Unimpressive Olympic Sports of Yore

Every two years, I always watch in awe of the Olympians who are the greatest athletes in their respective sports. “How do you throw a javelin stick that far?” “How do you run so fast so far in less than 10 seconds?” “How are you doing a proper push-up on a v high bar?” “How are you swimming a marathon in the sea with jellyfish?” These are just a few questions I ask myself when tuning in to these Games. Of course the skill level of any Olympian is impressive, but the athletes of the first Olympiad are amateurs compared to those in 2016. This improvement is so drastic in some sports that it seems ridiculous to even call it an Olympic sport. For example: Men’s vault in 1932 (see video here).

Homeboy just leaped over the vault while the South Korean dude did a bunch of flip-a-doos (technical term, don’t worry about it), and I guarantee you the crowds at both Olympics had their jaws dropped. Here are a few more sports from back in the day that aren’t as impressive as they are now. Also, I’m convinced we can do half of these if we tried really hard.

 

Tug of War

Tug of War is obviously not a sport anymore, and maybe it’s because it doesn’t require a lot of technical skill? Yes, you need extreme strength, but if it’s a sport kids play in elementary school when the gym teacher doesn’t really want to put too much effort in, it shouldn’t be a real sport.

Women’s Team Gymnastics

The sport of gymnastics has come far from the 1900s. Back then, large groups of gymnasts represented each country and took to the center of an outdoor field to do… gymnastics? Or rather really graceful dance/tai chi movements. Meanwhile, the men performed on actual apparatus like vault and parallel bars. See: The Margaret Abbott Awards.

Water Motorsports

Literal motorboating was only a sport at the 1908 Olympics, and it was discontinued for good reason – officials decided they were not ready for motorized competition. The race was comprised of five laps around an eight nautical mile course. Unlike a water sport like kayaking, athletes didn’t have hurdles or gates they had to clear, and also they had the assistance of a motor. I mean, have you seen the arms on Olympic rowers?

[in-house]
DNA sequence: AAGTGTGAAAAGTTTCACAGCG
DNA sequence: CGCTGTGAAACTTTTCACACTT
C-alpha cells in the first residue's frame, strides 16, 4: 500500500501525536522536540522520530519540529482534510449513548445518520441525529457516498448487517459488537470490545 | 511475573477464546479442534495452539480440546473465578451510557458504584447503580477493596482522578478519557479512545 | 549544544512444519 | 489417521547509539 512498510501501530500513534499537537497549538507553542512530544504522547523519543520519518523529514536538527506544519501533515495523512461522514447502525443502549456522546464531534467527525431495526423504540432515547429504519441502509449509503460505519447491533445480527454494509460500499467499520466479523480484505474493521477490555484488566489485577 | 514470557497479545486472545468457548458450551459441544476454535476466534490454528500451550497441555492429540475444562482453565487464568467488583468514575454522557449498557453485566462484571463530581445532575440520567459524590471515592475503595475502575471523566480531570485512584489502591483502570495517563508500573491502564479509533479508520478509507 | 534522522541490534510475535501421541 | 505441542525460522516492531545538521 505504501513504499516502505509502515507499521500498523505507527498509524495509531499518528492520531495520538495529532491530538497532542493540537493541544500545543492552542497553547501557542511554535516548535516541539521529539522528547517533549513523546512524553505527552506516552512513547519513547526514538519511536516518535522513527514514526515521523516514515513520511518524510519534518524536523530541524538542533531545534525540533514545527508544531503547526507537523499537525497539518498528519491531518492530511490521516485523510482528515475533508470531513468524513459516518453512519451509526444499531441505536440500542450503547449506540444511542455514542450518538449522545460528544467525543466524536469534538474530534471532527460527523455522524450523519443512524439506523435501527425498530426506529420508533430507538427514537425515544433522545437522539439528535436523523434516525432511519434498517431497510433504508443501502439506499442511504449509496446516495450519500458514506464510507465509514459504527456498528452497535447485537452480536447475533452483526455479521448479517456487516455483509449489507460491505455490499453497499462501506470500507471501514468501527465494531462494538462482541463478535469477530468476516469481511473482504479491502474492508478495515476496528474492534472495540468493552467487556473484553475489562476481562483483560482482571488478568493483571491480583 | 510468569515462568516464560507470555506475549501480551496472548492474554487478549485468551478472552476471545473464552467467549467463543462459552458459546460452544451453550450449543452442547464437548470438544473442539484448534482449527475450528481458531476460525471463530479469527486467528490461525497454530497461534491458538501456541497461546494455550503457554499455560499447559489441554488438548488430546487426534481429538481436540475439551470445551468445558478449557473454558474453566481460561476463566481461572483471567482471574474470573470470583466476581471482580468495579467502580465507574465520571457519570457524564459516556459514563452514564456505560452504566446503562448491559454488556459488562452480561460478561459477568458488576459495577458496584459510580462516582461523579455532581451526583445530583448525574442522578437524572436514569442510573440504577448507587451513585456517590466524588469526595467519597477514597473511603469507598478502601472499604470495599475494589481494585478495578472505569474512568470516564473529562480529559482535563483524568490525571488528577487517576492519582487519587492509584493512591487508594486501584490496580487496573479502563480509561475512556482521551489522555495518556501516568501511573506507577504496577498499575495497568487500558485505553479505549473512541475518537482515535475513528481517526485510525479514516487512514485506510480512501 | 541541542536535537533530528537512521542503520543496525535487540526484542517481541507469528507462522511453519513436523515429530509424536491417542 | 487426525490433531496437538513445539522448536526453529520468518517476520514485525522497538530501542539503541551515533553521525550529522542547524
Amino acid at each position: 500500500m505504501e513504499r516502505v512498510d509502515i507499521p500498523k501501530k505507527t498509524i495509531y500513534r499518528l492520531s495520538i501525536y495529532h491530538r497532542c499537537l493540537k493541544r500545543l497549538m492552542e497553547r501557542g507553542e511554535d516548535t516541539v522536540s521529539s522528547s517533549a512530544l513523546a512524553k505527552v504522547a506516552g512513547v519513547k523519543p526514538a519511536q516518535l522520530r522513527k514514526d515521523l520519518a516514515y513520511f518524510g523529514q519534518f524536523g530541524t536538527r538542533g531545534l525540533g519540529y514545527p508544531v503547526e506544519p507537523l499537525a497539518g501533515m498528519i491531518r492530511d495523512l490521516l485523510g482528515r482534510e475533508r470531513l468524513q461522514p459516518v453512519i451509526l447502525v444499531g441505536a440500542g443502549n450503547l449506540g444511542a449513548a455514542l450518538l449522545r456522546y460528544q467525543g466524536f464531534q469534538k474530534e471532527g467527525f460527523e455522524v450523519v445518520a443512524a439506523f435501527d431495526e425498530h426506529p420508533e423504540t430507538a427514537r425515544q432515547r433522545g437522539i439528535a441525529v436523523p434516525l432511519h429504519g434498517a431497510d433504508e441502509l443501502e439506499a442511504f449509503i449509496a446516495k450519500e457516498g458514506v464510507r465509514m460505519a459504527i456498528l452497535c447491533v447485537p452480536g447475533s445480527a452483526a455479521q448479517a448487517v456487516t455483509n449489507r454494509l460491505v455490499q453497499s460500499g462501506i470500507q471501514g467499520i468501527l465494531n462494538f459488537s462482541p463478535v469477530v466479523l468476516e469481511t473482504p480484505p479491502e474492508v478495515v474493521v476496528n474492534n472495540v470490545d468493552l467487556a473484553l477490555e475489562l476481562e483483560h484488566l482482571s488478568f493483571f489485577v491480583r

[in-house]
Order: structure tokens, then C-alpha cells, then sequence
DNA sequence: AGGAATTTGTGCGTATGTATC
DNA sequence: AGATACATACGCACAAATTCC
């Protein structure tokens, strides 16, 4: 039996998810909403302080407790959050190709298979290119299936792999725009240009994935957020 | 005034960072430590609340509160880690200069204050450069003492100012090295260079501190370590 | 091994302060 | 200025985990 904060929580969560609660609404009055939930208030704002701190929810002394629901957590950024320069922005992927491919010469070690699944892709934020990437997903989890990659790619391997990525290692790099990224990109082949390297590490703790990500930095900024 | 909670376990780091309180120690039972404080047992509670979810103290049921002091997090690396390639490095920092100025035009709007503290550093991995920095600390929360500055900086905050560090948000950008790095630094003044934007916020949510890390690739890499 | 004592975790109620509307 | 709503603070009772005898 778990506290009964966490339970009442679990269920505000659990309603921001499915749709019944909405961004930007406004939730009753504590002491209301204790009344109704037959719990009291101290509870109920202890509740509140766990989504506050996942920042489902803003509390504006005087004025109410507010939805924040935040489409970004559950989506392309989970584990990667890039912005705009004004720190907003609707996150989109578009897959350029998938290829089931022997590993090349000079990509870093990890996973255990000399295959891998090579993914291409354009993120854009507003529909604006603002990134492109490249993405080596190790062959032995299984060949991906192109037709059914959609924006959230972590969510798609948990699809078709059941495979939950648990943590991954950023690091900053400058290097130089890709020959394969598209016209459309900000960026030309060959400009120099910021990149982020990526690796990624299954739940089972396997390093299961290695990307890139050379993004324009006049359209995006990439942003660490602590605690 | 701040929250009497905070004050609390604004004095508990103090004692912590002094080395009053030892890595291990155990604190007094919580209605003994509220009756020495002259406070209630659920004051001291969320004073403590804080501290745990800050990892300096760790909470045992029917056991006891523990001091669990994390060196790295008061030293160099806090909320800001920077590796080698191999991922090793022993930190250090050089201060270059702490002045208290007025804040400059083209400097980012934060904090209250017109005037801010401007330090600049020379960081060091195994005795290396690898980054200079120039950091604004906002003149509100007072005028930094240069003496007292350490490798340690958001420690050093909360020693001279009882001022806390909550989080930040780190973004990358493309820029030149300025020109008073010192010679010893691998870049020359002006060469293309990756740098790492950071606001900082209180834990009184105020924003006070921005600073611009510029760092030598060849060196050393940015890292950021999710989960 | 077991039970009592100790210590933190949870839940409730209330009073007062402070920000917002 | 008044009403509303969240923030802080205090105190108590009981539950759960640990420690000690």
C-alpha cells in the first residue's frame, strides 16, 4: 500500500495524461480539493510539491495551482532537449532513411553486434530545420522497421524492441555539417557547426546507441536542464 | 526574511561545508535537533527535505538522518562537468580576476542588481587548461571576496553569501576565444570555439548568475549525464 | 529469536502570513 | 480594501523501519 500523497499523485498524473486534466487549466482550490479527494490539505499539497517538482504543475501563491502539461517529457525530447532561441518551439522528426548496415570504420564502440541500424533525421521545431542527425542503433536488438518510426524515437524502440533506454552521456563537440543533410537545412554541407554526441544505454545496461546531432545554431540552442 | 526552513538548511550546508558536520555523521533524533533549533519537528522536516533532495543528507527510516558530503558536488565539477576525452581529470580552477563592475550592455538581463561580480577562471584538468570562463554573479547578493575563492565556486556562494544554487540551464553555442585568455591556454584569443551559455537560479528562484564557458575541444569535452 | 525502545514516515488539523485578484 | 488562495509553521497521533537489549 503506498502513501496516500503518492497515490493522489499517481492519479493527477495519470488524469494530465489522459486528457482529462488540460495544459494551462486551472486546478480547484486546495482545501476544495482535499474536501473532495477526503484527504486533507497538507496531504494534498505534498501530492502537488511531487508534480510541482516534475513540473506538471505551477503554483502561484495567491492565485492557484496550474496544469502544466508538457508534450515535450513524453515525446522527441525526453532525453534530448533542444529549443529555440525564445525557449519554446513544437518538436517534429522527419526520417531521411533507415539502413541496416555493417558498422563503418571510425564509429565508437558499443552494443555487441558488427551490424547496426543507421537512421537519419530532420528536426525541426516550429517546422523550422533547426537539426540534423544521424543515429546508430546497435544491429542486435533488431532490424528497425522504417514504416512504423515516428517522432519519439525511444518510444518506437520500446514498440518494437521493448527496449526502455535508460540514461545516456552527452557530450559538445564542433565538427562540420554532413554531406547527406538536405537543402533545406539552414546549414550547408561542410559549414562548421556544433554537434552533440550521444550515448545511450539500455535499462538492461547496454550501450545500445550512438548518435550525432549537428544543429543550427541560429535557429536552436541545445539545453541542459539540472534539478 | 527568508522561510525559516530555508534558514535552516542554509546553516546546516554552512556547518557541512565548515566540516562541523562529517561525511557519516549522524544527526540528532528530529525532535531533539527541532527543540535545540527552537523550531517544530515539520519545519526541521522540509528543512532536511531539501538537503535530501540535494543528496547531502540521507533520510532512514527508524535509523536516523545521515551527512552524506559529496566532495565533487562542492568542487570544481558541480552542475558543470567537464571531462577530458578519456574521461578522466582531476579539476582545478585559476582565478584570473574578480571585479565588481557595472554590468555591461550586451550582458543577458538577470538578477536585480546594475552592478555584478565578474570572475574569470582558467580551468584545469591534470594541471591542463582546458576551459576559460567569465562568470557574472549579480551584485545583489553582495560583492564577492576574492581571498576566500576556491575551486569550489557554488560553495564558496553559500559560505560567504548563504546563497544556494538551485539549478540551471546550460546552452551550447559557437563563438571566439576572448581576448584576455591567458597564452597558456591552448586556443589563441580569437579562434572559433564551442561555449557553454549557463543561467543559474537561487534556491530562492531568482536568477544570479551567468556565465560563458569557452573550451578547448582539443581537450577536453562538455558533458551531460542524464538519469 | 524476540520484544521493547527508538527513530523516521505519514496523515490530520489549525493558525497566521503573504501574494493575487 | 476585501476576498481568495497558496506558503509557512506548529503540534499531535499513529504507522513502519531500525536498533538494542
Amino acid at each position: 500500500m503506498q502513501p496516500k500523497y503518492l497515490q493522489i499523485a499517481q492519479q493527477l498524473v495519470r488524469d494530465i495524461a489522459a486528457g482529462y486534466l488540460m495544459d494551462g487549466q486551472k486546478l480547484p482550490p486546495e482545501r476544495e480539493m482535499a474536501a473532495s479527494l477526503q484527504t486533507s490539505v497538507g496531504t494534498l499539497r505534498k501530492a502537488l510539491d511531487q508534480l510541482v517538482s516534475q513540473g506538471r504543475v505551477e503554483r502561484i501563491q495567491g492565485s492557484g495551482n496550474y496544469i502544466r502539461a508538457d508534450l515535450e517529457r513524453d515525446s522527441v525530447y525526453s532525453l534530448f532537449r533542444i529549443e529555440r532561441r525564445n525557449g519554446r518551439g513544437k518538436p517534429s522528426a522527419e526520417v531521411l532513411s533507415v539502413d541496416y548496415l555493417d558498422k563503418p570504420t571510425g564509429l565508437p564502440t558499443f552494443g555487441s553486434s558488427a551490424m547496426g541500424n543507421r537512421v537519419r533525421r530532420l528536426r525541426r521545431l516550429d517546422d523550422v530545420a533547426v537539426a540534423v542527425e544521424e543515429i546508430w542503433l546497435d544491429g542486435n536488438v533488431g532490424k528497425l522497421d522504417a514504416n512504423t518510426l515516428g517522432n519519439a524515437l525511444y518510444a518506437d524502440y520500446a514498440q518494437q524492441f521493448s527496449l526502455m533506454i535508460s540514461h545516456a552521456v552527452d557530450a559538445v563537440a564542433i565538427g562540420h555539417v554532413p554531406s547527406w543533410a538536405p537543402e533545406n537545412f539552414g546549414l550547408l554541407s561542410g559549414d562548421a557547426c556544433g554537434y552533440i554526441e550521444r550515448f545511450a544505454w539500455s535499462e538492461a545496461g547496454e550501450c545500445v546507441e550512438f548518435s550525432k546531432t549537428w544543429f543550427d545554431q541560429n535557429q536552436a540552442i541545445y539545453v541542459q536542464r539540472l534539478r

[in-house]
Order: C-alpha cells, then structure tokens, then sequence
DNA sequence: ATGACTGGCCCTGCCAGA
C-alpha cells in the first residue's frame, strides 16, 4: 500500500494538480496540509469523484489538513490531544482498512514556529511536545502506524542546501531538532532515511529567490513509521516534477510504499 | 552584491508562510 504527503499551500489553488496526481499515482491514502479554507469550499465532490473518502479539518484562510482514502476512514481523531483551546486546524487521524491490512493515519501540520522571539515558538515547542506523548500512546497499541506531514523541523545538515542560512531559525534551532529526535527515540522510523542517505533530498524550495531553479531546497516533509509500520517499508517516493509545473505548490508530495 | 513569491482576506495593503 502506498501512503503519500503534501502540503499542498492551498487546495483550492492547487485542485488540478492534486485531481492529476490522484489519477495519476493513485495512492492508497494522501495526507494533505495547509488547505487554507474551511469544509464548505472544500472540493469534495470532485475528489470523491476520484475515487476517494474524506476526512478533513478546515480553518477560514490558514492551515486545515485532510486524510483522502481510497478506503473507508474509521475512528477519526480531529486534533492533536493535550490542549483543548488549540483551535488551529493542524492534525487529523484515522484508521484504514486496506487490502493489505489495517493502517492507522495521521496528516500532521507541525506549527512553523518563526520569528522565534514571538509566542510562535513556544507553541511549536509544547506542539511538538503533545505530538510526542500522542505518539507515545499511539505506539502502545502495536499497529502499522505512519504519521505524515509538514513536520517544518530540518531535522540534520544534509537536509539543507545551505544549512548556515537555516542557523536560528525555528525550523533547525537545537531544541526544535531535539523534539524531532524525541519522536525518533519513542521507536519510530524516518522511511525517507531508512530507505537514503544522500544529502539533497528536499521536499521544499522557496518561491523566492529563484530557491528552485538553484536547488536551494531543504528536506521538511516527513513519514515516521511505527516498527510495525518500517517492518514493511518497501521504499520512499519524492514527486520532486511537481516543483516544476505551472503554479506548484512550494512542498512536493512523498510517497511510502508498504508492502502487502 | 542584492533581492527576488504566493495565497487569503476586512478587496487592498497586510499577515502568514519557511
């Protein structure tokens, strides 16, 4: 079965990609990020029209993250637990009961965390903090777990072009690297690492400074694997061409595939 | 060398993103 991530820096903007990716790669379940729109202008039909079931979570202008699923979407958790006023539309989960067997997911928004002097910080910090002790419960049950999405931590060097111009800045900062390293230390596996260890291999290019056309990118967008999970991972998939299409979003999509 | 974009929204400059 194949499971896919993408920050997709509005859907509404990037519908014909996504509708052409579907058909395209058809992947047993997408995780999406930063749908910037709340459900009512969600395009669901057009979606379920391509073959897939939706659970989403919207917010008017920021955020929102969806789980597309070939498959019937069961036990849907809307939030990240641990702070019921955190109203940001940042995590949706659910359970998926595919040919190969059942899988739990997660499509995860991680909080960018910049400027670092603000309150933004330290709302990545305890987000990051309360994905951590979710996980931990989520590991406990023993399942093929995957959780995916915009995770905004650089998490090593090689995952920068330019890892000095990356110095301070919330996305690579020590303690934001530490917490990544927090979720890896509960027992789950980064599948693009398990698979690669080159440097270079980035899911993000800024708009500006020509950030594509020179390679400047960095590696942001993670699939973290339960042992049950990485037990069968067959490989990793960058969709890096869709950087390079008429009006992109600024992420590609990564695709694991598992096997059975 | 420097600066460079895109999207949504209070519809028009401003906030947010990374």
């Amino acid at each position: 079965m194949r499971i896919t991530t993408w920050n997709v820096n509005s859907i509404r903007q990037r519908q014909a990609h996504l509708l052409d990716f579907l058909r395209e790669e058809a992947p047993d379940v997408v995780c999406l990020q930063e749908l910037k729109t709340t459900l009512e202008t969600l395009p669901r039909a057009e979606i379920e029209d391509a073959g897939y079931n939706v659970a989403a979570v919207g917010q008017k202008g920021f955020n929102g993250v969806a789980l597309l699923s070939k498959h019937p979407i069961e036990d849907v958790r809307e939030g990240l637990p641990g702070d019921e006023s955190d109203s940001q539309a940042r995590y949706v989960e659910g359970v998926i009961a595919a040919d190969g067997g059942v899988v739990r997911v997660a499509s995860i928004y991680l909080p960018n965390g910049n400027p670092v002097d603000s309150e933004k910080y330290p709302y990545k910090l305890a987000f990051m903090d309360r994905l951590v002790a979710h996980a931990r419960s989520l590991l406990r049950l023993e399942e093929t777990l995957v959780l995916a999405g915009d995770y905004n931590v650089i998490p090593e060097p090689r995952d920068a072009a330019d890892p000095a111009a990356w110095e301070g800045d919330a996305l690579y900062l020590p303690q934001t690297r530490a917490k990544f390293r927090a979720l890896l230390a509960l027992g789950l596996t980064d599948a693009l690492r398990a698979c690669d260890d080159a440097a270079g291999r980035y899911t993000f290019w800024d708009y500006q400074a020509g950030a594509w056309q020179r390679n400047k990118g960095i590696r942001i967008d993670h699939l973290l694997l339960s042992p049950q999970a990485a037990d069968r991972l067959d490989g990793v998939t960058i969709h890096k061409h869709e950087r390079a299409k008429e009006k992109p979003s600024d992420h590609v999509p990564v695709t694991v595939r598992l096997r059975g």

Croquet

Is it because I don’t understand why croquet is a thing people play in the first place? Yeah, probably. Like motorboating, croquet only lasted once, played during the 1900 Summer Games in Paris. Those French, man.

Live Pigeon Shooting

Look. We hate pigeons too, but this just seems a little extra. The 1900 gold medalist killed a whopping 21 pigeons. RIP.

Alpinism

When we were teens, one of our favorite gym class units was “orienteering.” Basically, we were sent into the large field between our school and our school’s abandoned priest mansion with a compass and had to follow directions. It was arguably athletic (we walked?) but definitely not a sport. Alpinism is like the Olympic version of that. In short, they climbed a mountain. Impressive, yes. Sport? Nah.

This event was a real stretch because they didn’t blow a whistle and send a pack of athletes up a mountain. That would have been the Agro Crag, and we would have loved it. They just awarded medals to whoever had climbed a mountain the best since the last Olympics. Medals were awarded during the winter games in 1924 and the summer games in 1932 and 1936.

Rope Climbing

The good news is this isn’t a crowd of Victorians standing in front of a gallows. The bad news is you can no longer get an Olympic medal for climbing a big rope. This event actually made it through 5 Olympics. 1904 winner George Eyser even had one wooden leg! And from the looks of it, two skinned hands.

Tandem Cycling

Tandem cycling – AKA two men on a bicycle built for two – was an Olympic event for decades. We’d argue that it was objectively the most adorable of all Olympic events and hereby ship every damn one of these 1924 couples.

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